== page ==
How Long Do Spices Last? And Other Spicy Questions

They say that variety is the spice of life, but how do you know if you’re getting everything out of that spice? I get a lot of questions about spices: How long do spices last? When should I throw my spices out? Where should I store my spices? How do I know if a spice has gone bad? Is there any way to revive an old spice? What containers are best for storing my spices? Which spices are best to buy in bulk? Can I freeze my spices? Let’s break it down.

How long do spices last?

The good news about spices is that they virtually last forever. It’s rare, if not impossible, for a spice to go “bad.” The biggest threat of time is that it causes spices to lose potency and flavor. Ground cinnamon that’s three years old will not carry as much flavor as cinnamon that’s only three months old. There are some people who recommend tossing out spices after six months, but I think that is ridiculous. Whole spices like cinnamon sticks, whole cloves, and peppercorns last for years and years. Ground spices have a shorter shelf life because their surfaces are more exposed to the elements, but can still be good for 1-2 years, easily. If you’re concerned about a particular spice, try these two tricks:

1. Smell it. If you get a rich, aromatic nose full, it’s fine. If you hardly smell anything at all, it’s probably time to toss it.

2. Observe the color. Spices usually retain their rich color, especially if they’re kept in a cool, dark place. If the spice has a gray or muted tone and no aroma, it’s likely that it’s past its prime and should be tossed. It won’t make you sick if you use it, but it won’t add the flavor you’re looking for.

When should I throw my spices out?

Toss them if they have lost color, all flavor, or if the container has been compromised in some way to allow water or anything else inside. I err on the side of keeping them around.

Where should I store my spices?

A cool, dark spot in your kitchen is best. Avoid cupboards or drawers that are directly above or below your stove top, or above or next to your dishwasher. Temperatures fluctuate more in those areas than any other, and your goal is to keep your spices cool, dry and in the dark. Air-tight containers will preserve the life of your spices as much the temperature and lack of sunlight.

How do I know if a spice has gone bad?

As mentioned, it’s rare and almost impossible for a spice to go bad. It could happen, however, if the spice was contaminated by moisture or food particle that got inside the container. The most reliable way to know is to smell it. “The nose knows,” my mom always said, and she’s right. Your nose and senses will react to a rancid, rotten smell like a quick reflex.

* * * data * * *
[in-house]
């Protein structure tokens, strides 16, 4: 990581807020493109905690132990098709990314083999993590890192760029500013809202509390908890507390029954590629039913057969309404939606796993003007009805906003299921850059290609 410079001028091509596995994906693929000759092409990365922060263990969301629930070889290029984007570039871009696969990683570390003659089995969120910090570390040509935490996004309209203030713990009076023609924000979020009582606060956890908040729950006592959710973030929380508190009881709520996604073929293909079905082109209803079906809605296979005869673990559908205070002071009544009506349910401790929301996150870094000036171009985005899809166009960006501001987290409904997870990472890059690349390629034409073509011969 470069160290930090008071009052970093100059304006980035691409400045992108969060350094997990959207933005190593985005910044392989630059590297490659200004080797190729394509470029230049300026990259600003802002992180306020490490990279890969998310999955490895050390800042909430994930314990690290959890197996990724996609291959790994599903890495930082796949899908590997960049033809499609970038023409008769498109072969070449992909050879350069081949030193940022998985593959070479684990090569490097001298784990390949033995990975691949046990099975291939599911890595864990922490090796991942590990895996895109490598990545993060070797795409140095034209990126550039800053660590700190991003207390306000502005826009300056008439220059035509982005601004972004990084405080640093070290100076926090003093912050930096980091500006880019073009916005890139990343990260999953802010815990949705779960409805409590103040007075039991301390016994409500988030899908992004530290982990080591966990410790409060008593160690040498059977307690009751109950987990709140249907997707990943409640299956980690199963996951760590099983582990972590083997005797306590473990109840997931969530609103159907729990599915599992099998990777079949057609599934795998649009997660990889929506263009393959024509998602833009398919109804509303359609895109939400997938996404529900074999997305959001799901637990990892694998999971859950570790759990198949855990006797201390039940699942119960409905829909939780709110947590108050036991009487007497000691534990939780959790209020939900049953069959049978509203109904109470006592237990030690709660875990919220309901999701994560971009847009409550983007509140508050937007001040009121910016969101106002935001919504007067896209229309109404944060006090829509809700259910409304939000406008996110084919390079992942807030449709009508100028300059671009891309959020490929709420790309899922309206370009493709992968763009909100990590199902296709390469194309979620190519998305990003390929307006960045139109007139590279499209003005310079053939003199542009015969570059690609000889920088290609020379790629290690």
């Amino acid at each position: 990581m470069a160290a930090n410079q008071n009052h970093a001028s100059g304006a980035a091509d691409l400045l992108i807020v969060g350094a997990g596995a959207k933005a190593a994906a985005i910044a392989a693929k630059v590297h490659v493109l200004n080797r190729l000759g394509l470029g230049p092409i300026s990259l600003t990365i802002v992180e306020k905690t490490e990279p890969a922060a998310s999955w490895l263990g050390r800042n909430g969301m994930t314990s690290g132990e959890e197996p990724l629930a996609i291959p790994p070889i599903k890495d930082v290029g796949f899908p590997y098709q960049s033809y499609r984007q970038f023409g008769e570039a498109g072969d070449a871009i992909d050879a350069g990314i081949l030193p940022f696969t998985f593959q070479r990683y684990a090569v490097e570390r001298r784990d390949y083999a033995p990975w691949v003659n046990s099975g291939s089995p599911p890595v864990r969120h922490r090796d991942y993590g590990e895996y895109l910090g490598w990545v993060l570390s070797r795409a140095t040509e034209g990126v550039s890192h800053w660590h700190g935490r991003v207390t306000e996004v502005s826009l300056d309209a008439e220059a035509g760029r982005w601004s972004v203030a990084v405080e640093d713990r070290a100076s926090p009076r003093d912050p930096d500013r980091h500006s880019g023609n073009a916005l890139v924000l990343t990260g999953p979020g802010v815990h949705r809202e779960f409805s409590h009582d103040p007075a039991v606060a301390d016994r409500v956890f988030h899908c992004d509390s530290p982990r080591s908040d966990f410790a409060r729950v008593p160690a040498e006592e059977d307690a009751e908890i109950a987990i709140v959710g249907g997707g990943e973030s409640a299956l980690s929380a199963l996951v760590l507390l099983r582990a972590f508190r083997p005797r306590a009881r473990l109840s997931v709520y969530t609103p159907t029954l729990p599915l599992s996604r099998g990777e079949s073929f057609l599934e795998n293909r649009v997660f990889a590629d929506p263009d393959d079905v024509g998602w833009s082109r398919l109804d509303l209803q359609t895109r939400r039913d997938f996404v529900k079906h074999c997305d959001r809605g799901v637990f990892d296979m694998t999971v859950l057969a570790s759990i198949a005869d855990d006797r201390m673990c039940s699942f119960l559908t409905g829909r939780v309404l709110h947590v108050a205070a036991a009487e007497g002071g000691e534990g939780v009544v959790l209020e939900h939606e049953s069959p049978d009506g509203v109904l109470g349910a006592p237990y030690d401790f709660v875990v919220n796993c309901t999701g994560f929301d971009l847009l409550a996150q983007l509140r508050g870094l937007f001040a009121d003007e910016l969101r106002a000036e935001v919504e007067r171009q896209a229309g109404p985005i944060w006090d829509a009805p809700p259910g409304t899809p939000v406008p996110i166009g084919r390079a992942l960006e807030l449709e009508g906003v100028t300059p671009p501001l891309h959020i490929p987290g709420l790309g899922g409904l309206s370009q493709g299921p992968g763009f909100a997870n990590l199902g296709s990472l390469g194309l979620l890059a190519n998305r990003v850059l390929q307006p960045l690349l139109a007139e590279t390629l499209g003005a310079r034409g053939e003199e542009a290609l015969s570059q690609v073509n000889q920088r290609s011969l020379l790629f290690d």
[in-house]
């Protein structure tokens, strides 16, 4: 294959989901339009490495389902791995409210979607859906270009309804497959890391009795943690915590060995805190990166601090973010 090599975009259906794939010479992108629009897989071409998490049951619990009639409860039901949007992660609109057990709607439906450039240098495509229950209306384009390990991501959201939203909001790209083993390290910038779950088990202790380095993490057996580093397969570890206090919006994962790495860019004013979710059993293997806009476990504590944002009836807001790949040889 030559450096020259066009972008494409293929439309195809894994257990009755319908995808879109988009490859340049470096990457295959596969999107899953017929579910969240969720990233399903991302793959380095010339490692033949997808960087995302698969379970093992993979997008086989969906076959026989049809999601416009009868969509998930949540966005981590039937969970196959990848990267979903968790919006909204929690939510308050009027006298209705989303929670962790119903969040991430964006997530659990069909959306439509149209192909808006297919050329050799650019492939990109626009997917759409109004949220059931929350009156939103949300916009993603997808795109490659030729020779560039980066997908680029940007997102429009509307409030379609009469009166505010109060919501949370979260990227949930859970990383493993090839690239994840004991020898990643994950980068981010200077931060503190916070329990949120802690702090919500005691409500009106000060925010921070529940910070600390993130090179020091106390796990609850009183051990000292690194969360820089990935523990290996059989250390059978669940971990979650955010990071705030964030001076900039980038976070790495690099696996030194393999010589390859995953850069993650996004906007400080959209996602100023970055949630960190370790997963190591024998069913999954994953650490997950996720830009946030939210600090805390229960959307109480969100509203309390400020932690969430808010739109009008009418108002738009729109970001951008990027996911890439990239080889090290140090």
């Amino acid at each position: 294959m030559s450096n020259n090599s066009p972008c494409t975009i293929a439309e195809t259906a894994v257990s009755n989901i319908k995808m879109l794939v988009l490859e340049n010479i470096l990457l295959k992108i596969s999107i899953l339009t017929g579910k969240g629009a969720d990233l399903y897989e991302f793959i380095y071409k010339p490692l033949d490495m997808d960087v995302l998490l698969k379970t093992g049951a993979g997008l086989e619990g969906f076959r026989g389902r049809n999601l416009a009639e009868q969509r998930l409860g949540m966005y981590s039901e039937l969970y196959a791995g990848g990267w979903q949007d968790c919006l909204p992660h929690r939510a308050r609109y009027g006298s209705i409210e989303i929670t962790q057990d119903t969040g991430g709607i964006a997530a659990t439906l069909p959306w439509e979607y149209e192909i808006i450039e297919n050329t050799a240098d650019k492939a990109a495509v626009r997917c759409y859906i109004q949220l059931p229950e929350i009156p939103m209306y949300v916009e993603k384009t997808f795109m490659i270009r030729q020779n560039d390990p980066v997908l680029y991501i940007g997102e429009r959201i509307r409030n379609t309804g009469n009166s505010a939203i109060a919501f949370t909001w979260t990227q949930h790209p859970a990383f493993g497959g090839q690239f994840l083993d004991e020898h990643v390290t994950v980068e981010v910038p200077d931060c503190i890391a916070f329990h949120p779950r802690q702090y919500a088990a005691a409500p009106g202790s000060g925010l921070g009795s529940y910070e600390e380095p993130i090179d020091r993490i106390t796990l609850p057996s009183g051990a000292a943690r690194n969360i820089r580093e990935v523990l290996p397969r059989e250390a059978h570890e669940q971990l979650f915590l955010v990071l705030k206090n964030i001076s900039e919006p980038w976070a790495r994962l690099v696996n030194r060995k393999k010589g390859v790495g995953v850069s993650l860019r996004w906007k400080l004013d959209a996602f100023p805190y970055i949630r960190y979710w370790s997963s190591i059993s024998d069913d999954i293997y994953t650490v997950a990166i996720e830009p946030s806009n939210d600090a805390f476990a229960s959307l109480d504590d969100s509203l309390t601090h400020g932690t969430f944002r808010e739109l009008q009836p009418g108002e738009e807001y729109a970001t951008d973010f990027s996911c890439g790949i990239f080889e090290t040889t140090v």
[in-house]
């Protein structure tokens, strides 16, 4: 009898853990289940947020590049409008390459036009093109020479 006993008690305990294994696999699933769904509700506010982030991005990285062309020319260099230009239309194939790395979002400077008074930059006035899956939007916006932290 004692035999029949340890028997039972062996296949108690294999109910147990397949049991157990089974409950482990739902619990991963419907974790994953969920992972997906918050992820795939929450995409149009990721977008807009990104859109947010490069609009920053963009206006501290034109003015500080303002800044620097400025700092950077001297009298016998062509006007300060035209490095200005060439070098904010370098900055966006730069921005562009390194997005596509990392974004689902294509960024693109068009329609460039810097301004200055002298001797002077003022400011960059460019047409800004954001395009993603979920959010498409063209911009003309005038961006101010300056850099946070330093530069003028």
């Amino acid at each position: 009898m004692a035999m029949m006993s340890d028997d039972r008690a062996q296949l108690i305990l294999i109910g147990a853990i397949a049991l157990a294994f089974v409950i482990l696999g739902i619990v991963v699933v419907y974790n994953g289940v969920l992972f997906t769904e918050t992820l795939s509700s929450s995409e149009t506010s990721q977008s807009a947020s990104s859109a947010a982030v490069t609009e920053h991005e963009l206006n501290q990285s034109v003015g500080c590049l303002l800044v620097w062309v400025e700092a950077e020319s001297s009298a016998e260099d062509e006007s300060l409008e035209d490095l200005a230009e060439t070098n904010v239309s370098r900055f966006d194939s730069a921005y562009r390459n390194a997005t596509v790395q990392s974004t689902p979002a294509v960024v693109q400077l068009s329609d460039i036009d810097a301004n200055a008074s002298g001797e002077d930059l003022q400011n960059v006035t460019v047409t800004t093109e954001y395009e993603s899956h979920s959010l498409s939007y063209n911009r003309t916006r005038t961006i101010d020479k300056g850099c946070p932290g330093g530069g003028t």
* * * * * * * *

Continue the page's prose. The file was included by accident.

Is there any way to revive an old spice?

Yes! With heat! If you smell a spice and get an aroma that’s somewhere in between strong and weak, try crushing some of the spice in your hands for 5 seconds or heating it slightly in a pan on the stovetop before adding it to a dish. The heat from your hands or the stove will revive some of the flavor that’s fading. You should also use more of that spice than is called for in the recipe, since it’s not as potent.

What containers are best for storing my spices?

An air-tight cap that seals is the most important feature of your container. Tin cans, though adorable, are subject to moisture and rust, so I tend to stick with plastic.

Which spices are best to buy in bulk?

It depends on which spices you use the most. I use a lot of cumin in my cooking, so I buy a large bulk container that lasts me about a year. The same goes for cinnamon. Whole spices, like nutmeg, cinnamon sticks, peppercorns and whole cloves are safe to buy in bulk because they last for years and years. Whenever possible I use fresh herbs, so I buy dried basil, rosemary, thyme, dill, and parsley in smaller containers to use when fresh is not available.

Can I freeze my spices?

While it may preserve the shelf life, condensation will do more damage. It seems like a great idea, but it’s not.

Other helpful tips:

  • Take the guesswork out of your spice’s age by jotting down the month and year with a permanent marker on the bottom of the container when you buy it.
  • Shop for spices at a spice market or natural foods store, where you can usually buy them from bulk containers by the weight. They are usually less expensive and you can buy only what you need.
  • Never shake your spices directly over the food you are cooking. The heat and humidity from steam or splatters can get inside the container and cause them to age faster, and could possibly spoil them.

Any other questions or ideas? Use the comments section!

{Image via Smitten Kitchen.}

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6 responses to “How Long Do Spices Last? And Other Spicy Questions

  1. Pingback: Prepping for Fall Room by Room | Mrs. Fields Secrets

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  4. billcreque@msn.com

    When is the best time to add spices when cooking?

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